One important characteristic of a framework is that each component is loosely coupled with other components and thus is easily replaceable. For example, one may replace a standard video decoder with a hardware-accelerated video decoder. Enhancing existing applications is simplified as the user only adds or replaces existing components with more enhanced versions.

Standardization ensures interoperability

Each component’s internal logic is encapsulated in a standard component definition. This standardization and the aforementioned loose coupling provide an excellent platform to ensure interoperability among components written by different software vendors. Several software vendors may contribute to a single framework, and all of their components fit and work together seamlessly. A framework also serves as a software integration tool.

The more popular multimedia frameworks in use today are usually platform dependent. Examples include DirectX for MS Windows and GStreamer for . But standardization has risen a notch higher. Cross-industry groups such as Khronos have standardized the framework definition itself. An open, royalty-free framework definition by a neutral group has encouraged collaboration among software vendors. The multimedia framework defined by Khronos is called OpenMAX (www.khronos.org/openmax/). Although this is a new standard, several companies have already embraced it.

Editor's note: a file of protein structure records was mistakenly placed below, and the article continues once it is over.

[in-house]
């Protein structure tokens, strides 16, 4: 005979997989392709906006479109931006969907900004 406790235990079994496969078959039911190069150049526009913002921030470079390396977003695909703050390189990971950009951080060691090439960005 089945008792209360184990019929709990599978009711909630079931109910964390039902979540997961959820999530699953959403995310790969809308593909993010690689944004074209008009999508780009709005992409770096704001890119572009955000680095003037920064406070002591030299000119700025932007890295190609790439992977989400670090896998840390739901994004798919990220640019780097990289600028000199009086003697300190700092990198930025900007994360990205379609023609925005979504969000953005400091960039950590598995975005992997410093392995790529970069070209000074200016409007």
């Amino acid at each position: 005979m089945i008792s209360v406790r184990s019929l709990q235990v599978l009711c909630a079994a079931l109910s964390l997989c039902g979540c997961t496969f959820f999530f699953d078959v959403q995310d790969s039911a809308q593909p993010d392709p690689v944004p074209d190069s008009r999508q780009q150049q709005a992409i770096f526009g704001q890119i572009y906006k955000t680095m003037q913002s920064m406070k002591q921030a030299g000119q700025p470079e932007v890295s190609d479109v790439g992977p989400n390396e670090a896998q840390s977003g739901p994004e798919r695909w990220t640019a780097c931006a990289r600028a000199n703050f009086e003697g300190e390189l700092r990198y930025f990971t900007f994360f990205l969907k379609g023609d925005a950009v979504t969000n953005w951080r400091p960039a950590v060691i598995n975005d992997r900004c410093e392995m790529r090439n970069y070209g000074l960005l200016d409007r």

The OpenMAX standard is made up of three levels, as shown in Figure 3. What has been discussed up until now corresponds to the OpenMAX Integration Level (IL), which defines a component-based framework. The other two levels above and below the IL level address equally important aspects of the framework: implementation and usage.

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Figure 3
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Writing components for multimedia frameworks